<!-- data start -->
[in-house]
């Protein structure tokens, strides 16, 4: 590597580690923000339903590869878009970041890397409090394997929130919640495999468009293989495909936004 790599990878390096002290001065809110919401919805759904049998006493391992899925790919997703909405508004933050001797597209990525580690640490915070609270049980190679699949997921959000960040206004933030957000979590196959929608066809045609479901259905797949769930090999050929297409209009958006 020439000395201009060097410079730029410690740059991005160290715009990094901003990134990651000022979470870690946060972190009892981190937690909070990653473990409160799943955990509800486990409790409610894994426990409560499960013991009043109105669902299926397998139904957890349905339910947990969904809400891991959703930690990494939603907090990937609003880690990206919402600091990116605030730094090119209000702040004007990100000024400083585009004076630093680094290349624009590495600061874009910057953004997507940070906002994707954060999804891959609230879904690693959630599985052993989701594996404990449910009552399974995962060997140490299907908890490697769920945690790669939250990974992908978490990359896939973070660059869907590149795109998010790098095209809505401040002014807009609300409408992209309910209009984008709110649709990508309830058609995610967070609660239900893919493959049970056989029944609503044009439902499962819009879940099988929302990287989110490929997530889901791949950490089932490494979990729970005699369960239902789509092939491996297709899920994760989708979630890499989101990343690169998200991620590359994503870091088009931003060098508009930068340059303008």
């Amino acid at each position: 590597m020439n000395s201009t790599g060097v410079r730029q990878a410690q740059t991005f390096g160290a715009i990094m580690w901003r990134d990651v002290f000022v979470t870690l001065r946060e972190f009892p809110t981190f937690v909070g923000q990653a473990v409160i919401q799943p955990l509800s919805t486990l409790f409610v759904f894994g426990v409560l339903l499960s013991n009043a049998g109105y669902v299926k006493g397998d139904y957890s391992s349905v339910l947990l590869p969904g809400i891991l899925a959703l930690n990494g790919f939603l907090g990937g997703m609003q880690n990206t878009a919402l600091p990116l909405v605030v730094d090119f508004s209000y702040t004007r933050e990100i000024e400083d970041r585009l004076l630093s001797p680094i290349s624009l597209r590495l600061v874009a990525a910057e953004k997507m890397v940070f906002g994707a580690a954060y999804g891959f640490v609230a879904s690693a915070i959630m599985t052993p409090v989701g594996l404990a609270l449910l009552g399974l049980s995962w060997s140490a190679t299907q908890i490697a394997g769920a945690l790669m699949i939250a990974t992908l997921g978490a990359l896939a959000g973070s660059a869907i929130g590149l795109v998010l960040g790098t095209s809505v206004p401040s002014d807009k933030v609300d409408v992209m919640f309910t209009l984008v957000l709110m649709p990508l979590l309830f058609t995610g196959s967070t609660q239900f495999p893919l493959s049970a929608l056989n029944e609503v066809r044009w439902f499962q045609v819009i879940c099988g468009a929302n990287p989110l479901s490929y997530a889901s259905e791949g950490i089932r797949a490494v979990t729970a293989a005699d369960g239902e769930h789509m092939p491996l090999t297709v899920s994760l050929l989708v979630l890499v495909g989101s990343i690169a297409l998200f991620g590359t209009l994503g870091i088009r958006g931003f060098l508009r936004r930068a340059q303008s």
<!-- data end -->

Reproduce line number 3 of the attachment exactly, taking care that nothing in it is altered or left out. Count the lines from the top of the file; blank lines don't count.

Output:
């Amino acid at each position: 590597m020439n000395s201009t790599g060097v410079r730029q990878a410690q740059t991005f390096g160290a715009i990094m580690w901003r990134d990651v002290f000022v979470t870690l001065r946060e972190f009892p809110t981190f937690v909070g923000q990653a473990v409160i919401q799943p955990l509800s919805t486990l409790f409610v759904f894994g426990v409560l339903l499960s013991n009043a049998g109105y669902v299926k006493g397998d139904y957890s391992s349905v339910l947990l590869p969904g809400i891991l899925a959703l930690n990494g790919f939603l907090g990937g997703m609003q880690n990206t878009a919402l600091p990116l909405v605030v730094d090119f508004s209000y702040t004007r933050e990100i000024e400083d970041r585009l004076l630093s001797p680094i290349s624009l597209r590495l600061v874009a990525a910057e953004k997507m890397v940070f906002g994707a580690a954060y999804g891959f640490v609230a879904s690693a915070i959630m599985t052993p409090v989701g594996l404990a609270l449910l009552g399974l049980s995962w060997s140490a190679t299907q908890i490697a394997g769920a945690l790669m699949i939250a990974t992908l997921g978490a990359l896939a959000g973070s660059a869907i929130g590149l795109v998010l960040g790098t095209s809505v206004p401040s002014d807009k933030v609300d409408v992209m919640f309910t209009l984008v957000l709110m649709p990508l979590l309830f058609t995610g196959s967070t609660q239900f495999p893919l493959s049970a929608l056989n029944e609503v066809r044009w439902f499962q045609v819009i879940c099988g468009a929302n990287p989110l479901s490929y997530a889901s259905e791949g950490i089932r797949a490494v979990t729970a293989a005699d369960g239902e769930h789509m092939p491996l090999t297709v899920s994760l050929l989708v979630l890499v495909g989101s990343i690169a297409l998200f991620g590359t209009l994503g870091i088009r958006g931003f060098l508009r936004r930068a340059q303008s």